Flooding caused by heavy rainfall is one of the possible causes of a fiery train derailment earlier this year that killed and injured horses and leaked high-hazard, flammable chemicals into the environment, including a nearby river.
Harold Nisker can be seen on a 1980s home video, golf club in hand, at a course back-dropped by the Rocky Mountains in Banff, Alberta. “I think the greens are very bad. And I can’t putt,” he says to the camera. “Other than that I’m having a great time.” Maybe partly an artifact of faded film, and maybe partly due to differences in turf management, the Banff greens and fairways do appear dimmer than the crayon green seen on the April broadcast of the Masters Tournament.
Canada will follow the European Union in banning some single-use plastics like straws, bags and cutlery, according to an announcement yesterday by Prime Minister Justin Trudeau.
A statement by the government accompanying the announcement notes that without such a prohibition, Canadians will throw away an estimated $8.3 billion worth of plastic materials each year by 2030. Less than 10 percent of the plastic used in Canada gets recycled.
The recent destructive barrage of tornadoes in Ohio, Kansas and Pennsylvania that took lives and demolished buildings is a reminder that “tornado season” – the time of year when most tornadoes happen – is far from over. The dangerous vortex of violent, rotating wind that accompanies a storm system occurs most often in the U.S. from April to June, although tornadoes can wreak havoc long before and after that time.
Mother’s Day brought an unwelcome research result in a study done in Ecuador: high blood pressure among children exposed to pesticides sprayed during that country’s big flower harvest.
Ecuador is among the largest commercial flower growers in the world, with significant rose exports to North America, Europe and Asia – especially for Mother’s Day, a holiday with one of the highest sales of flowers.
Improved air quality in the Los Angeles region is linked to roughly 20 percent fewer new asthma cases in children, according to a USC study that tracked Southern California children over a 20-year period.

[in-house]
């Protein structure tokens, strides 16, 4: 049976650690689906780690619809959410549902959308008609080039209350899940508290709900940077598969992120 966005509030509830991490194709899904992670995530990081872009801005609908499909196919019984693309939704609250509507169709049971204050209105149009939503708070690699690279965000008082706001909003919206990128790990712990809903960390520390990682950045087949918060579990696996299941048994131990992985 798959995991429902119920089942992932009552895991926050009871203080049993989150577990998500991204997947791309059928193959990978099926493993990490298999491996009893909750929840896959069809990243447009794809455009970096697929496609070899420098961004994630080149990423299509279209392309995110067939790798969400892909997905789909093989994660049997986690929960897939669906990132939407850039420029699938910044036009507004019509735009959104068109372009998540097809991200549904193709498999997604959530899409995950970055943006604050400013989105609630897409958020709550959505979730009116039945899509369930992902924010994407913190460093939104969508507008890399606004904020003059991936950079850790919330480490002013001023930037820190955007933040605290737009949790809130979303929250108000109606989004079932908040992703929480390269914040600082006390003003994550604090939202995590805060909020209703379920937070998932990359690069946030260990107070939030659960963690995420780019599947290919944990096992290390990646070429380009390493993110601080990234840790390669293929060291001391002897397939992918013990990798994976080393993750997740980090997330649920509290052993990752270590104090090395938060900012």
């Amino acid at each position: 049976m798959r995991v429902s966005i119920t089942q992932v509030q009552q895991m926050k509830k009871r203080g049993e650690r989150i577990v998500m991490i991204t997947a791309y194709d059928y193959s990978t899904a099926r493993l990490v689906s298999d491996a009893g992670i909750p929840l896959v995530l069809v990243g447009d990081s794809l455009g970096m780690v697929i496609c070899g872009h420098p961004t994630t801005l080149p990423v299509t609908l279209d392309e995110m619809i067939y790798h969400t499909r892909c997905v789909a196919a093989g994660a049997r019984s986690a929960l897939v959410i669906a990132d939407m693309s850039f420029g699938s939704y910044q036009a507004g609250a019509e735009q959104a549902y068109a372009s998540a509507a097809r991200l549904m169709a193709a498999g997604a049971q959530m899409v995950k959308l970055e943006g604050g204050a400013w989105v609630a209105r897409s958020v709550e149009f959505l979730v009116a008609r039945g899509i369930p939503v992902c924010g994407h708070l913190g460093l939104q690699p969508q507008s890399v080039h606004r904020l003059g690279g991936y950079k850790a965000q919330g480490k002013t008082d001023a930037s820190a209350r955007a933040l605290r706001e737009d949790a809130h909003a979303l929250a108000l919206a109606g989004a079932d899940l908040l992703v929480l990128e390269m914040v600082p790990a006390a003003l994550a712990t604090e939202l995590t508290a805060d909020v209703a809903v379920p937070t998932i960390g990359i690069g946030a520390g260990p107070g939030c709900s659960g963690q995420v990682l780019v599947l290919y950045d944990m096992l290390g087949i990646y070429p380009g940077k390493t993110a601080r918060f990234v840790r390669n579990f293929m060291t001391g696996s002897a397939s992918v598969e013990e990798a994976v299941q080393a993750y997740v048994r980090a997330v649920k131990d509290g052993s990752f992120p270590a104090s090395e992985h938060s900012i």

The research expands on the landmark USC Children’s Health Study, which found that children’s lungs had grown stronger in the previous two decades and rates of bronchitic symptoms decreased as pollution declined throughout the region.
Legal wrangling over hazardous pesticides – such as the recent lawsuit against the maker of Roundup – are not limited to the United States. The European Trade Union Institute (ETUI) is accusing senior European Commission officials of behind-the-scenes machinations that are enabling dangerous pesticides to continue being sold on the European market.
The latest lawsuit against the manufacturer of a popular weed killer has resulted in a $2 billion award for a husband and wife who claimed Roundup caused them both to contract cancer.
The California jury award against Monsanto, maker of the glyphosate-based herbicide, is the third recent court decision of its kind – and the largest.
An Alameda County jury ruled that the non-Hodgkin’s lymphoma of Alva and Alberta Pilliod of Livermore, Calif. was due to their use of Roundup.
The EPA has issued a final rule that closes a regulatory loophole for asbestos by prohibiting discontinued uses of the substance by being re-introduced to the marketplace without an agency review. Restrictions on Discontinued Uses of Asbestos; Significant New Use Rule (SNUR) is effective June 24, 2019.
The restricted significant new uses of asbestos (including as part of an article) is manufacturing (including importing) or processing for uses that are neither ongoing nor already prohibited under TSCA.